The Barbizon “school” was a group of nineteenth-century French painters who worked in a village of the same name near the Fontainebleau forest on the outskirts of Paris. This French style of painting, characterized by a sunlit palette of greens and browns, brushy application of paint, and pastoral depiction of nature, was later championed in the United States by American artists who had spent time painting in rural villages outside Paris.
The Barbizon artists are often regarded as precursors of the Impressionists. Indeed, this progression is evident in a comparison of Julien Alden Weir’s A French Homestead with his later Willimantic Thread Factory (also on view in this gallery). George Inness, however, was less interested in the optics of light associated with Impressionism. Rather than pursuing the sunlit palette of June, Inness’s mature work used the Barbizon style to create dark, foggy vistas infused with spirituality, such as Homeward (at right).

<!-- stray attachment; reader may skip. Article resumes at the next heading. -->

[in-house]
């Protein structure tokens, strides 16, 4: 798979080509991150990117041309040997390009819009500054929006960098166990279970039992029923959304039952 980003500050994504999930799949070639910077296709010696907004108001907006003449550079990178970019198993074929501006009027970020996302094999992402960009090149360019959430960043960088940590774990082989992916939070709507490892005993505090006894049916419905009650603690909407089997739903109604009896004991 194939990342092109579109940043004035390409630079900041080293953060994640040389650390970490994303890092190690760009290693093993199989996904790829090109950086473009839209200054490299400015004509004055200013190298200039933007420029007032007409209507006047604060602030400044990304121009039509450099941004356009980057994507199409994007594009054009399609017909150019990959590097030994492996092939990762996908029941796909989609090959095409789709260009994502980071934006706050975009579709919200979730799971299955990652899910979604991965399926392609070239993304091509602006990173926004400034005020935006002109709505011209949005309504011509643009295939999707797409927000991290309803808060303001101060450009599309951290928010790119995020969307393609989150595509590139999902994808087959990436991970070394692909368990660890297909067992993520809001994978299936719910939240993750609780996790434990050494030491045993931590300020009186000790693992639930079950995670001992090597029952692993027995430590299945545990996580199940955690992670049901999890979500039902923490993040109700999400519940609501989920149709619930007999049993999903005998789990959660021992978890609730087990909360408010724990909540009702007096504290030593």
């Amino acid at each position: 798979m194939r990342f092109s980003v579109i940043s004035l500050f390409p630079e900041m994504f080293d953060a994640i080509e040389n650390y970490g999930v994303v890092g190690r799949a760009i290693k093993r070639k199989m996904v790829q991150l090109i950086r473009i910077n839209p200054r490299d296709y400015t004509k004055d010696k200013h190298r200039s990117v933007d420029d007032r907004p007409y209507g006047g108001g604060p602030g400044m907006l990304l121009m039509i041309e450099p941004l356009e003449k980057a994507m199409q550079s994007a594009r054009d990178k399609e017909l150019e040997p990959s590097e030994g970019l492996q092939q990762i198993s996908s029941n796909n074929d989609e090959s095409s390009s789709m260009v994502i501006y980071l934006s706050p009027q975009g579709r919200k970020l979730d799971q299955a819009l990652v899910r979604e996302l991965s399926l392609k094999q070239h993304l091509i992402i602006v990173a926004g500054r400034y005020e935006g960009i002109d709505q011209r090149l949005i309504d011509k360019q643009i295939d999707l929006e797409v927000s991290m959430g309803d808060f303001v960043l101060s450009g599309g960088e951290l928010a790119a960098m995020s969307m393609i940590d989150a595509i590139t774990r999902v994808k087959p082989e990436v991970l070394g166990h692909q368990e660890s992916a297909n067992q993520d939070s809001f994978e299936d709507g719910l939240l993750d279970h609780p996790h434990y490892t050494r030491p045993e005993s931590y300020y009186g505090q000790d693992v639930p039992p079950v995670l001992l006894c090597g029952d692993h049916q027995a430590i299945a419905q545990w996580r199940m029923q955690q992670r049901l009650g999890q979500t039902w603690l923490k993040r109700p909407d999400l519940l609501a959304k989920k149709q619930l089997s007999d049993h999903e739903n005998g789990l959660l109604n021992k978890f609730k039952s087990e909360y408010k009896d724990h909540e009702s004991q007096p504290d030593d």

Oil on canvas
frame: 40 3/16 x 55 3/16 x 3 1/2 in. (102.1 x 140.2 x 8.9 cm)
30 1/8 x 45 1/4 in. (76.5 x 114.9 cm) (show scale)
Signed lower left: "G. Inness 1882"
Bequest of Mrs. William A. Putnam
This item is not on view
George Inness (American, 1825-1894). June, 1882. Oil on canvas, frame: 40 3/16 x 55 3/16 x 3 1/2 in. (102.1 x 140.2 x 8.9 cm). Brooklyn Museum, Bequest of Mrs. William A. Putnam, 41.776 (Photo: Brooklyn Museum, 41.776_PS1.jpg)
overall, 41.776_PS1.jpg. Brooklyn Museum photograph, 2005
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